Archive for March, 2007

Seredipitously, I was offered a job within three weeks of moving to New York! I’m working at a landscape design-build company, which specializes in rooftop gardens and is expanding its green roof projects. The photo here is an example of a garden we designed and installed.

In many ways I am feeling very “new”. I’m (re)learning a lot and remembering that there are people who are not community organizers and don’t necessarily think like community organizers. The days pass by very quickly, and there is barely time to even think about blogging.

I’m (re)learning how to travel all over again. Walking is wonderful, though I need better shoes. Most notably, I’m enjoying every moment of public transportation, which is so very much needed in Detroit, even when my train breaks down and I have take three extra trains to get to work.

A recent statement released by the Committee to Support the Xiong Family to increase support for their organizing efforts surrounding the Chonburi Xiong incident:

Hmong Teen Killed by Police: Community Responses to Police Violence and Harassment in Warren and the Greater Detroit Area.

Since the fatal shooting of Hmong teenager, Chonburi Xiong, by Warren, Michigan police officers in September 2006, the “Committee to Support the Xiong Family,” an ad-hoc coalition of students, teachers, community members, and organizations, have joined efforts in not only seeking justice for the Xiong family and address issues of police violence against communities of color.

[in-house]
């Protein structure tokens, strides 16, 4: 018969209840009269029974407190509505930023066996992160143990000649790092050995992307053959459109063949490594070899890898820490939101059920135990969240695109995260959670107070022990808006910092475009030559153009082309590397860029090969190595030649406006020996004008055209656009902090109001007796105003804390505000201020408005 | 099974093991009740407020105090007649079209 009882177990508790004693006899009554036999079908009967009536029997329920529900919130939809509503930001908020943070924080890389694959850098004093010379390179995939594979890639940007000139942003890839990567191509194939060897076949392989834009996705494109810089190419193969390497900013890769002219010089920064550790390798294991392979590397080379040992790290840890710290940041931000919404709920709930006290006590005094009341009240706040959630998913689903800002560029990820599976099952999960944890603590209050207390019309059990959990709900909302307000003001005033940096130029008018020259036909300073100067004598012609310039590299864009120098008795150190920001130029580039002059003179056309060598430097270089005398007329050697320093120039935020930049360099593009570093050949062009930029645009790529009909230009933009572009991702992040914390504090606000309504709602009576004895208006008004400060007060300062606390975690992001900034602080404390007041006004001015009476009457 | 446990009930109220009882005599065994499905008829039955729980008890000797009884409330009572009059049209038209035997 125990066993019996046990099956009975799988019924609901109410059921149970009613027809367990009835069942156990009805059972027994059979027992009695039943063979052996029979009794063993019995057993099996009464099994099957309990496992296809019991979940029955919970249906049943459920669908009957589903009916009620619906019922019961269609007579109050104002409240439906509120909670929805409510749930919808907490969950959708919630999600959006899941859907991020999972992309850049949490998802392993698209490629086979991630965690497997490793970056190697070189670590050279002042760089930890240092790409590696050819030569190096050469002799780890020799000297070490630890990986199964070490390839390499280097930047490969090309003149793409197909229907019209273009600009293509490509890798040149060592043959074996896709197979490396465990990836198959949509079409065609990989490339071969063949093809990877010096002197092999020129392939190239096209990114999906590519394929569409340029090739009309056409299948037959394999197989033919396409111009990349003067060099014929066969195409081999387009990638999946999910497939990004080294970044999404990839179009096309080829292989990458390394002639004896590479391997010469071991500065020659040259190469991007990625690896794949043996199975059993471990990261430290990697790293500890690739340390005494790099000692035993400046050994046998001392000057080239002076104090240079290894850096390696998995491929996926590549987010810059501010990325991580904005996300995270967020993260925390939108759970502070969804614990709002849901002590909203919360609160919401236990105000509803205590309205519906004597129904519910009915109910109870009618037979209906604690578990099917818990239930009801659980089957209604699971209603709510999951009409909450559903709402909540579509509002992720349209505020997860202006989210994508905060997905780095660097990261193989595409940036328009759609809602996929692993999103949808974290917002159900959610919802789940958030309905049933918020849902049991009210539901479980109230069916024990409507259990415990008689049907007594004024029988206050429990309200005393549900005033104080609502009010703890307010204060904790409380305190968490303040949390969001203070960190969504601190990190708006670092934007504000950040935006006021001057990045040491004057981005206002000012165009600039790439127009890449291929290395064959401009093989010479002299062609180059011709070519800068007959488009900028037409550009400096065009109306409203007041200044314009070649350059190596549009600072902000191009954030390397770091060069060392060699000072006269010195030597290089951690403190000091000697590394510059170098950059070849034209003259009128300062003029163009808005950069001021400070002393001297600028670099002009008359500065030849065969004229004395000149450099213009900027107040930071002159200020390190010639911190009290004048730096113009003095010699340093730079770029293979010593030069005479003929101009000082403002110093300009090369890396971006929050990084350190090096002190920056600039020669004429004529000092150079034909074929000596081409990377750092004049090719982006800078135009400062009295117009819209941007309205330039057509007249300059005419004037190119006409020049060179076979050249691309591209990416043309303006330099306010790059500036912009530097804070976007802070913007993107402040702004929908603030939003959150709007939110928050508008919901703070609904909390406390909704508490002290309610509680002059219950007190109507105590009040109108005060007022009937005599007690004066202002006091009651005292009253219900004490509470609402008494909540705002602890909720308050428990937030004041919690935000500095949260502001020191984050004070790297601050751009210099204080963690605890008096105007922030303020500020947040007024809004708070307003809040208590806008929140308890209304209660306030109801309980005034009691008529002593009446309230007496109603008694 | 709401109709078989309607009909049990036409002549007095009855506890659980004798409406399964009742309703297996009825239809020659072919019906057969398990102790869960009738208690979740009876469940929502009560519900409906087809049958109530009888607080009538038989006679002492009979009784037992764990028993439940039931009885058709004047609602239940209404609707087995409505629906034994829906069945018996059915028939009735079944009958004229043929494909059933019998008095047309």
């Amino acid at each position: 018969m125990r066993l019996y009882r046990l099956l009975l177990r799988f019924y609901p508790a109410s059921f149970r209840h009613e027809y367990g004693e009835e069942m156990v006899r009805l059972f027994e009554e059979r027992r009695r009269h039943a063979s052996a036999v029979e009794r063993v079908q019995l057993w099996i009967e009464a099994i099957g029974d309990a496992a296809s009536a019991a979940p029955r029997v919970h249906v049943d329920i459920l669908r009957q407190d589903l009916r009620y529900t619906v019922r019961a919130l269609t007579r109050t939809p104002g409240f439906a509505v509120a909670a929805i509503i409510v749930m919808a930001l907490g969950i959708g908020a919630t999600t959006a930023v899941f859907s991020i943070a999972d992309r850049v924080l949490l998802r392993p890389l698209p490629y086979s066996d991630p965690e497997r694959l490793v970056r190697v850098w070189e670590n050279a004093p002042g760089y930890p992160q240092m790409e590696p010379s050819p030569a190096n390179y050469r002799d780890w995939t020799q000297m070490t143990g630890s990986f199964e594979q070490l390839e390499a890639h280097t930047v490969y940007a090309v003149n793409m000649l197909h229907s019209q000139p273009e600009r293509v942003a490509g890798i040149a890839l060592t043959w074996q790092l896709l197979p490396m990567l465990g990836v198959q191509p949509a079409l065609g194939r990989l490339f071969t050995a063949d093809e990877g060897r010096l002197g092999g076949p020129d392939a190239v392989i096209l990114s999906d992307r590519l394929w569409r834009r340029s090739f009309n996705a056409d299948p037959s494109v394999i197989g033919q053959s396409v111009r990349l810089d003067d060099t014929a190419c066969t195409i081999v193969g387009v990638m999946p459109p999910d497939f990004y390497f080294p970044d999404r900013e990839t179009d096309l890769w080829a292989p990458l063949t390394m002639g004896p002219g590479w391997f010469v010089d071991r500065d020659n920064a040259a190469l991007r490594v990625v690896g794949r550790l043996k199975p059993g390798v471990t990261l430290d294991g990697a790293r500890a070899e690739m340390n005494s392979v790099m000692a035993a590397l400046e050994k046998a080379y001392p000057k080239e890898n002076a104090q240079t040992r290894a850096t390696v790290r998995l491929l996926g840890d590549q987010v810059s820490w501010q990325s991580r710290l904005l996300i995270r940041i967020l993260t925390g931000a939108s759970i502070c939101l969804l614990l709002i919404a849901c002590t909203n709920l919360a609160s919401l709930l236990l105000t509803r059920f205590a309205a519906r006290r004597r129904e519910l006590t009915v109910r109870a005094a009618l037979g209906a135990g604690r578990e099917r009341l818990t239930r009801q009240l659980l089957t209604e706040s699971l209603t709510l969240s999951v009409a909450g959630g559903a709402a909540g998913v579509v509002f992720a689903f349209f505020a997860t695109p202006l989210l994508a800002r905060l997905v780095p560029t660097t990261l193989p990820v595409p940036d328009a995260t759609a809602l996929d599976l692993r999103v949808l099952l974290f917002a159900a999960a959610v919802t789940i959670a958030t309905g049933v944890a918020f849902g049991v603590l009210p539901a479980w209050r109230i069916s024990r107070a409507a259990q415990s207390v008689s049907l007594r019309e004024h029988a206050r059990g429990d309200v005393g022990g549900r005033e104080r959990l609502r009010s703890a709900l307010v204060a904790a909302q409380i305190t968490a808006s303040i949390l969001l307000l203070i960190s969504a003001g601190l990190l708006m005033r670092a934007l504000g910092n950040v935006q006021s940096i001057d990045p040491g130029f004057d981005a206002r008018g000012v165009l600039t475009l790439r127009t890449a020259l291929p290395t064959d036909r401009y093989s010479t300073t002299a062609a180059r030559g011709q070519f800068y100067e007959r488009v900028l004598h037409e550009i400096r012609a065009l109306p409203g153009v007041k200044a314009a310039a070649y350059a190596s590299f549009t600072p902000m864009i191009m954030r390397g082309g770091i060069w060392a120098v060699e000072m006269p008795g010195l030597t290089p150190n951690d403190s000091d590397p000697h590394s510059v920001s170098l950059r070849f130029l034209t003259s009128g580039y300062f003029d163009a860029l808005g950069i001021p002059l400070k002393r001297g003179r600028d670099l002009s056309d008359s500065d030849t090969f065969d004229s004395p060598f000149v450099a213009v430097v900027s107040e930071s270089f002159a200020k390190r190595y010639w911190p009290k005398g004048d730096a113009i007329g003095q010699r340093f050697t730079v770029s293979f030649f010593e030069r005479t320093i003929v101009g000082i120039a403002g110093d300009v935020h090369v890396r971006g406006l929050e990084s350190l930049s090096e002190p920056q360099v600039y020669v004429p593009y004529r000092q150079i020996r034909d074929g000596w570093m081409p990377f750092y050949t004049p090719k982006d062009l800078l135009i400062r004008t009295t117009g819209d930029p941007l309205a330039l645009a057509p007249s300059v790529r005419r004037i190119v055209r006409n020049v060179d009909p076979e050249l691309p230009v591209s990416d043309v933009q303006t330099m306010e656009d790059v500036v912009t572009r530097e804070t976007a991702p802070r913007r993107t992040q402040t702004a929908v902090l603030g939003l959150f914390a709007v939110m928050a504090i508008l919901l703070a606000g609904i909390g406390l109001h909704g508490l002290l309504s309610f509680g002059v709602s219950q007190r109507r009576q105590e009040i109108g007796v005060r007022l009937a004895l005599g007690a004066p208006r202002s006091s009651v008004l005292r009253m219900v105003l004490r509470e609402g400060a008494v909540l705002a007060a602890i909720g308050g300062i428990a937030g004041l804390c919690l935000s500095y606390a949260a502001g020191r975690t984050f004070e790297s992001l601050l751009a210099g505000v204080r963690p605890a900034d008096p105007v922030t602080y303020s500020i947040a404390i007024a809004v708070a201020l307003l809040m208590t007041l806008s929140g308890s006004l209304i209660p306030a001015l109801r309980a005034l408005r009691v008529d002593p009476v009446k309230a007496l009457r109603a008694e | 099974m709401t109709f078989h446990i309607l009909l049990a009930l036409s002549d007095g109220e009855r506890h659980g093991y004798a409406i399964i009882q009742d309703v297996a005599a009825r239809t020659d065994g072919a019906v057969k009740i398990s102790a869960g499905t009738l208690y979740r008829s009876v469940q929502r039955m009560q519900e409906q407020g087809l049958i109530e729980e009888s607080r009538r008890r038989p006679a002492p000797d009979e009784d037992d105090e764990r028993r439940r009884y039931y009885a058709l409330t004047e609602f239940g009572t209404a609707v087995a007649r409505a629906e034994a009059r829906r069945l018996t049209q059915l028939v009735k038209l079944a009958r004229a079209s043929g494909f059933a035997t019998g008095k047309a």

On the morning of September 17th, Chonburi Xiong, 18, was shot twenty seven times by Warren police officers in his own home. The Warren police officers responded to a domestic call by the Xiong family the day before, sparked by an argument between Chonburi and his parents leading to Chonburi firing his gun several times in his home and taking off with the family car. Chonburi came home that night and went to sleep. Without having called the police, the Xiong family awoke the next morning to the Warren policy who stormed their home without a warrant, detained the family upstairs and went down to the basement where Chonburi was sleeping. He was shot 27 times and the family was taken into custody where they were not notified of their Chonburi’s death until later that afternoon.

The Warren police state that the killing is “justified”; the city’s lawyer claims, “The twenty seven means nothing. The only thing the officers needed was justification to shoot one time. The twenty seven bullets don’t matter.”

This incident, however, is no anomaly; it is related to other forms of racially targeted police harassment and violence experienced by Asian American youth and other youth of color in the greater Detroit area. On November 26th, an off-duty office outside a retail store in Detroit fatally shot an unarmed sixteen-year-old African American youth, Brandon Martell Moore. Both families have not received an explanation or procedures from which to address their son’s death. Continue Reading »

I was very saddened to hear the news that Rob Cedar passed on Monday, March 4, 2007. I briefly worked with Rob during the last stages of the campaign to shut down the Hamtramck medical waste incinerator in 2005. Rob was a very kind, gentle person, and a dedicated environmental justice advocate. He helped organize the Hamtramck Environmental Action Team (HEAT) and served on city council. Like many unnamed local community activists, Rob’s work is what maintains and strengthens the integrity of our communities. May he rest in peace.

Rob at a demonstration to shut the Hamtramck medical waste incinerator. Photo by ACCESS.

UPDATE: Information about Rob’s memorial service. Continue Reading »